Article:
The court's liberal wing dissented from the main part of the decision, arguing that the EPA's re-interpretation of the Clean Air Act was reasonable in order to avoid an absurd over-regulation of pollutants such as carbon dioxide -- and would help the very industries seeking to overturn them.
"What sense does it make to read the (Clean Air) Act as generally granting the EPA the authority to regulate greenhouse gas emissions, and then to read it as denying that power with respect to the programs for large stationary sources at issue here?" Justice Stephen Breyer said.
Those four justices agreed with the second part of the ruling ‚?? that EPA can require greenhouse gas permits from industries already required to get the permits for other pollutants.
The high court ruled 5-4 in 2007 that greenhouse gases qualify as an air pollutant, even though their impact isn't as direct as others. That decision gave the EPA authority to regulate tailpipe emissions from motor vehicles. The stationary source regulation was the next step in the process.
Unlike other air pollutants, carbon dioxide emissions that contribute to global warming are so ubiquitous that the EPA raised the law's threshold level requiring a permit from 100 tons per year to at least 75,000 tons. Opponents decried the move as a major rewrite of the law ‚?? something only Congress can do.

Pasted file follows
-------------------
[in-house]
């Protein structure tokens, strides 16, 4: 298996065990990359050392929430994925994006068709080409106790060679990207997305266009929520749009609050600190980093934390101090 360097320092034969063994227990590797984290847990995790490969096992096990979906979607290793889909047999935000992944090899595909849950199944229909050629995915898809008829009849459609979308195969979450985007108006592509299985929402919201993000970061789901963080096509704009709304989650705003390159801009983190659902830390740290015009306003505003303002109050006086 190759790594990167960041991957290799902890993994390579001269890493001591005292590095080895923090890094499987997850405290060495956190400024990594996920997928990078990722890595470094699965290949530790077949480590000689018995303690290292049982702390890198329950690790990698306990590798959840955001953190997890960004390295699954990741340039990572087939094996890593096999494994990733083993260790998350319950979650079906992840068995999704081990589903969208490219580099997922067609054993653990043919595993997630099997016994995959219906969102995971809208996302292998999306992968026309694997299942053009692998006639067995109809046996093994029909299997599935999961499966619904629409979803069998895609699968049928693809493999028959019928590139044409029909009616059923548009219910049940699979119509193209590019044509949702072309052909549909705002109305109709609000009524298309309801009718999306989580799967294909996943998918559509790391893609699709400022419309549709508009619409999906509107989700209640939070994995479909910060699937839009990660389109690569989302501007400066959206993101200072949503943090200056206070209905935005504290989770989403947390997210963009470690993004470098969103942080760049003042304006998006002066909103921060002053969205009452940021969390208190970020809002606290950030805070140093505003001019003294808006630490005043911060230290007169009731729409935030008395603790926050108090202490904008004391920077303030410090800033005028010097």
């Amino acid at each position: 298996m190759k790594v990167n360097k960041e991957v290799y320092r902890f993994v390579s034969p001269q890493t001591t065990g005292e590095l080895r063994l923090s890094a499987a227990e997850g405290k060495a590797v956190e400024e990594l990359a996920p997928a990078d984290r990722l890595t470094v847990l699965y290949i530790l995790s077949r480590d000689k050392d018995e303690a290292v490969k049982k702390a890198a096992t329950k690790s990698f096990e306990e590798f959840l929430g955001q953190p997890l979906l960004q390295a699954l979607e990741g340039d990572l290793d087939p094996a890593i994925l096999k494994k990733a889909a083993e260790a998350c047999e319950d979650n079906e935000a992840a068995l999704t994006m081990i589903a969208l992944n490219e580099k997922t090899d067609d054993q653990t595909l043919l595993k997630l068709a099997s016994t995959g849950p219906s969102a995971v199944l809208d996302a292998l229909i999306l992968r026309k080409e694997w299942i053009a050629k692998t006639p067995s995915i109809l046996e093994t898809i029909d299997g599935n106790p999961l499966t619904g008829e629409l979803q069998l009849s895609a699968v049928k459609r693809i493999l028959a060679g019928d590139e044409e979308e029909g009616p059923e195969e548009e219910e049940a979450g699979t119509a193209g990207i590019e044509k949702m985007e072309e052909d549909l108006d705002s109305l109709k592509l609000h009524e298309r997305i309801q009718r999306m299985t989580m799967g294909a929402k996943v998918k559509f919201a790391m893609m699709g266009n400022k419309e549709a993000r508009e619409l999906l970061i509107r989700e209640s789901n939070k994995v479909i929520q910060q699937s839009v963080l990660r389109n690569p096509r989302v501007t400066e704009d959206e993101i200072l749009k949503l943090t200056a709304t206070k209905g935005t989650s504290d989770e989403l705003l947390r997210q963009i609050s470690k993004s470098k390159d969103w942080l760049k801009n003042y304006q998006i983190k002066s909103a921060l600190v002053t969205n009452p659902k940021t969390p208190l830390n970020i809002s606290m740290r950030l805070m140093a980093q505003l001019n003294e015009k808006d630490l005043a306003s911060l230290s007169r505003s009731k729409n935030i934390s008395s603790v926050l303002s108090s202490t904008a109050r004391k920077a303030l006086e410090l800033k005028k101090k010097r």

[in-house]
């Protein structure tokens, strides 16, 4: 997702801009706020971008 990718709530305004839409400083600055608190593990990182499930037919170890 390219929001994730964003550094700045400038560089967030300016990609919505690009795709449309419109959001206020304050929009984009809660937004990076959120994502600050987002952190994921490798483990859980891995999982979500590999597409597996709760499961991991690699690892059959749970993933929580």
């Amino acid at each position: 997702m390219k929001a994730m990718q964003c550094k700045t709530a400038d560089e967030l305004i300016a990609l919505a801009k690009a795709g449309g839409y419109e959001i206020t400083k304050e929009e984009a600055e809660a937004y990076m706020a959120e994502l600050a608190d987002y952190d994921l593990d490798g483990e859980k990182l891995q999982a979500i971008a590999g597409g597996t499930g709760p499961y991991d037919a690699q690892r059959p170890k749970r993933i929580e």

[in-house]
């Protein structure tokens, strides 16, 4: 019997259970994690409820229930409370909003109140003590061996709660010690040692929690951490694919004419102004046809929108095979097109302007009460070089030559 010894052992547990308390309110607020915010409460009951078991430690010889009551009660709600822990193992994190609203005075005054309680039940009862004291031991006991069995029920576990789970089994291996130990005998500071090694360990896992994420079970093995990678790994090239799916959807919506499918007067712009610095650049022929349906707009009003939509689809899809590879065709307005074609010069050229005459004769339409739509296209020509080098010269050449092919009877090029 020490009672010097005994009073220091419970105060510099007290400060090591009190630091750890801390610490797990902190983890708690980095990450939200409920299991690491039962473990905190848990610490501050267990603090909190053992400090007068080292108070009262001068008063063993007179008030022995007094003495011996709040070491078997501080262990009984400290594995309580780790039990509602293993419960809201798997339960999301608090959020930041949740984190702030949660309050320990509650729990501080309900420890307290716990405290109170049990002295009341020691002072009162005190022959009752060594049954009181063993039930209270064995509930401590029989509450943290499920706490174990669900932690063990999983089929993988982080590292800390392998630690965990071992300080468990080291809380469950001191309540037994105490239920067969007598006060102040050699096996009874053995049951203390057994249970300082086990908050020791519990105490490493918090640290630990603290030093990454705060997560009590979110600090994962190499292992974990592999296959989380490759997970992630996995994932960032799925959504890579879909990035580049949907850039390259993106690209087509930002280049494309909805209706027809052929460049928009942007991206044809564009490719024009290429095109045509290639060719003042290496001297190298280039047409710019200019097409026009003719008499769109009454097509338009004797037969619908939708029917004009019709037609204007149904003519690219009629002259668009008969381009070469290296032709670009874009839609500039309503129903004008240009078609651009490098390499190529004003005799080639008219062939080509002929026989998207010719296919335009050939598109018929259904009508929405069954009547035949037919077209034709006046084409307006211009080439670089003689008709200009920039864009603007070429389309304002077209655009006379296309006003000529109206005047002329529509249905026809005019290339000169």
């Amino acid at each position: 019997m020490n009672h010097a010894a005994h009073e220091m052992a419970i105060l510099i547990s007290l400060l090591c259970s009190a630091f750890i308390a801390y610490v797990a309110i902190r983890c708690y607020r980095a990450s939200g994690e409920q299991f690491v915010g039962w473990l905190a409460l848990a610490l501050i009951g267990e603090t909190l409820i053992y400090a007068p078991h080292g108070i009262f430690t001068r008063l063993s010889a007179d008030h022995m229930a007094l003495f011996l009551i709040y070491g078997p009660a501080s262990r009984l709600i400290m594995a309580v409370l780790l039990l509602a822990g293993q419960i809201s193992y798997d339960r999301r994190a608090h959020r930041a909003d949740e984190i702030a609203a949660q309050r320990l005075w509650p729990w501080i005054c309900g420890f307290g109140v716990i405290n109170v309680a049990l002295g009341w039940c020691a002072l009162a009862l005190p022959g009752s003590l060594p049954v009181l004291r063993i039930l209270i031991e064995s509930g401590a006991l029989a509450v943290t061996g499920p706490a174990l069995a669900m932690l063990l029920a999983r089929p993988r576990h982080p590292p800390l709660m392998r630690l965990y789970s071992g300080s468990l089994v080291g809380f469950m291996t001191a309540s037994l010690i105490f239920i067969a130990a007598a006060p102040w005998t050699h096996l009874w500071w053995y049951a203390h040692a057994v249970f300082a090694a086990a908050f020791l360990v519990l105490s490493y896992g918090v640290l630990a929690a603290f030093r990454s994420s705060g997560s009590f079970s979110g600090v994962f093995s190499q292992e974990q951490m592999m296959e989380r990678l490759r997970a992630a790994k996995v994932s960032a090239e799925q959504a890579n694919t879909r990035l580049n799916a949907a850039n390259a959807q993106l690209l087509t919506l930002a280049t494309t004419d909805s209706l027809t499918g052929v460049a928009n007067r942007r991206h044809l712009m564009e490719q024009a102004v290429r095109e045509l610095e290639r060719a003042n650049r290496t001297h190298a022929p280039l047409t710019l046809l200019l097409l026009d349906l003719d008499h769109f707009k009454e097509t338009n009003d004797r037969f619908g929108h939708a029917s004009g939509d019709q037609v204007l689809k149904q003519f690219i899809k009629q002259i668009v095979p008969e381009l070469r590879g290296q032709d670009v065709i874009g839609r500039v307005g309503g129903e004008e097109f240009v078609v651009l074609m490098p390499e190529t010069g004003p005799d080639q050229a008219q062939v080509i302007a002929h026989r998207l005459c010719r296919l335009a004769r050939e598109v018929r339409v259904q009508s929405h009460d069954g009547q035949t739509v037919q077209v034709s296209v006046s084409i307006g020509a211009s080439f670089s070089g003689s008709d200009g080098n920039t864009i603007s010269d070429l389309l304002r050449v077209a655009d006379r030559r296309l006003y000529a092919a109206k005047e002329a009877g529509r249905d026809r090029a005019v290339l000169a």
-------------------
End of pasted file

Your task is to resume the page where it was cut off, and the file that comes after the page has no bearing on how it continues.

Industries, a coalition of conservative states, Republican lawmakers and others claimed the Clean Air Act of 1970 doesn't empower the administration to regulate greenhouse gas emissions from power plants and other stationary sources. They say the regulations, begun in 2010, risk jobs and economic development.
Although the ruling was only a partial victory for industry, several trade groups expressed support.
"Today's decision will help to ensure that permitting requirements fall within the authority granted by Congress," said Harry Ng, vice president and general counsel of the American Petroleum Institute. "It is a stark reminder that the EPA's power is not unlimited."
The magic of Scalia's middle-ground ruling, however, was that it attracted huzzahs from environmentalists as well.
"EPA's foundational authority under the Clean Air Act to protect Americans' health from the clear and present danger of climate pollution is rock solid," said Vickie Patton, general counsel at the Environmental Defense Fund.
The administration, along with environmental groups and a number of other states, including California and New York, said the Clean Air Act was meant to address all air pollutants, including greenhouse gases. Once the administration addressed auto and truck emissions, they argued, the next natural step was power plants.
The EPA's decision to greatly multiply the level of emissions requiring a permit was simply common sense, proponents said. Otherwise, more than 80,000 midsize businesses, hospitals, universities, apartment buildings and shopping malls would have required permits.
In April, the Supreme Court handed the administration a major victory in another air pollution case, upholding a regulation that forces 28 states in the Midwest and South to reduce ozone and fine particle emissions that flow north and east into other states.